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Type: Theses
Title: GHOST: a time-reversible mixture model for recovering phylogenetic signal from heterotachously-evolved sequence alignments
Author: Crotty, Stephen Matthew
Issue Date: 2017
School/Discipline: School of Mathematical Sciences
Abstract: The accuracy and reliability of phylogenetic inference is compromised by the adoption of models of sequence evolution that don't adequately reflect the dynamic nature of evolution by natural selection. Heterotachy refers to variation in the rate of evolution of a particular site across lineages on a tree. We carry out simulations, showing that phylogenetic inference using popular methods and models is unreliable when the data evolved under the influence of heterotachy. We carry out a theoretical analysis of these methods and models, concluding that their failure was inevitable given the nature of the data. To remedy this we introduce the General Heterogeneous evolution On a Single Topology (GHOST) model. We implement the GHOST model under a maximum-likelihood (ML) framework in the phylogenetic inference program IQ-TREE. We perform extensive simulation studies, showing that the GHOST model can successfully recover the tree topology, branch lengths and substitution model parameters from heterotachously-evolved sequences. We apply our model to a real dataset and identify a subtle phylogenetic signal linked to the convergent evolution of the electric organ in two geographically distinct lineages of electric fish. Furthermore, we use the model to successfully identify specific sites in the alignment that are pivotal to the effective function of the electric organ. The GHOST model and its implementation in IQ-TREE provide the most flexible mixture model currently available for performing phylogenetic inference in a ML framework. This increased flexibility better equips the GHOST model to represent the process of evolution by natural selection. We show that the GHOST model is able to highlight subtleties in evolutionary relationships that coarser models cannot. We foresee the GHOST model having potential uses in a variety of applications: helping to resolve disputed topologies; focusing the efforts of biologists by identifying alignment sites of functional importance; bringing to light evidence of convergent evolution; and investigating the coevolution that occurs between disease and immune cells, or hosts and parasites. As computing resources continue to grow and phylogenetic algorithms are revised and improved, the GHOST model will be applicable to ever larger MSAs, ultimately assisting in illuminating the history of life on earth.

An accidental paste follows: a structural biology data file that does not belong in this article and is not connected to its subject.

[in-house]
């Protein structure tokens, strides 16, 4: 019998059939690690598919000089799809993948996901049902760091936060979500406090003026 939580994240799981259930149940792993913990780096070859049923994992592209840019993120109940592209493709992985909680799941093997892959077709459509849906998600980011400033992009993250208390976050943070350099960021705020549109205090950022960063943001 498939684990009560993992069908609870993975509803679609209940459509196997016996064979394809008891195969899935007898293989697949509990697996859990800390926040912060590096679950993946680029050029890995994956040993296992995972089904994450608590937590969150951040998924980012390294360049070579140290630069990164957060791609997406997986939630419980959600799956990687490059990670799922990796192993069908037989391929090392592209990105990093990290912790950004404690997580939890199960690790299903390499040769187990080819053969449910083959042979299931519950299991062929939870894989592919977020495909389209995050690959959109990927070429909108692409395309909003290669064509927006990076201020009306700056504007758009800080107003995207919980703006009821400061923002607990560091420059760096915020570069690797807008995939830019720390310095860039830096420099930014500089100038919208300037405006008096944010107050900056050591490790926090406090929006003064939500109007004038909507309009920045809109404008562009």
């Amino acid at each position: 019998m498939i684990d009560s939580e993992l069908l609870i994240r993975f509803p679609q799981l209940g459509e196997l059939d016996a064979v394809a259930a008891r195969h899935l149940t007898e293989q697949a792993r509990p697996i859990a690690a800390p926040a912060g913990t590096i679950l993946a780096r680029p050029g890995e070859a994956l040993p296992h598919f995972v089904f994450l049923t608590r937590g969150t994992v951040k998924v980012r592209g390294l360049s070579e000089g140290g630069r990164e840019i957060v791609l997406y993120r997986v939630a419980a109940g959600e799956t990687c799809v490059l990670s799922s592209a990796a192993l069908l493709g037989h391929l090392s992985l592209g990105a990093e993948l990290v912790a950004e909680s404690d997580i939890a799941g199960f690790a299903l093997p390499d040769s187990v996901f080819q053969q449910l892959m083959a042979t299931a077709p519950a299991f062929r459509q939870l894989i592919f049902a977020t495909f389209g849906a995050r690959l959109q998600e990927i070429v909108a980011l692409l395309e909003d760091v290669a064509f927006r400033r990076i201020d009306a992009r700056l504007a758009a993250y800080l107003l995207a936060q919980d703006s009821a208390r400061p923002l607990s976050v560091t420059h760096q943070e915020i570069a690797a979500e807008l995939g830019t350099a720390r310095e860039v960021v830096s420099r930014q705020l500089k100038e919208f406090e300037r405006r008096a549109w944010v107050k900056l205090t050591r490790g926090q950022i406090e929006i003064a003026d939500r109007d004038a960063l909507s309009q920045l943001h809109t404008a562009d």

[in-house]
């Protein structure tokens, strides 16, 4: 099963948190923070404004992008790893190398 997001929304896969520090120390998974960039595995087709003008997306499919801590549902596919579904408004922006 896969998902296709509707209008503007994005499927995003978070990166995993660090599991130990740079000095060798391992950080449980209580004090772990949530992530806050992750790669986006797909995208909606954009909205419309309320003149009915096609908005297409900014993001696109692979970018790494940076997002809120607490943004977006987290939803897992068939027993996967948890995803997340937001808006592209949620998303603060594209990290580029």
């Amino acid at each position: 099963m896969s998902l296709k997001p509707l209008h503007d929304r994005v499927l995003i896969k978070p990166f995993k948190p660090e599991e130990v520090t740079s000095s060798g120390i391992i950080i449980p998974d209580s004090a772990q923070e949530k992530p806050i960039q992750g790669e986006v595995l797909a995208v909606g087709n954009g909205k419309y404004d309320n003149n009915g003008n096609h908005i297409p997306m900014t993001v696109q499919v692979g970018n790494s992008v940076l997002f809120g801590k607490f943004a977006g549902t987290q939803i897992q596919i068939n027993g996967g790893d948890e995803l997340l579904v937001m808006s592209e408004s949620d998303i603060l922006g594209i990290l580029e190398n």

Advisor: Bean, Nigel Geoffrey
Tuke, Simon Jonathan
Holland, Barbara
Jermiin, Lars
Dissertation Note: Thesis (Ph.D.) -- University of Adelaide, School of Mathematical Sciences, 2017.
Keywords: phylogenetics
models of sequence evolution
mixture models
Provenance: This electronic version is made publicly available by the University of Adelaide in accordance with its open access policy for student theses. Copyright in this thesis remains with the author. This thesis may incorporate third party material which has been used by the author pursuant to Fair Dealing exceptions. If you are the owner of any included third party copyright material you wish to be removed from this electronic version, please complete the take down form located at:
DOI: 10.4225/55/5913c6e9bcd10
Appears in Collections:Research Theses

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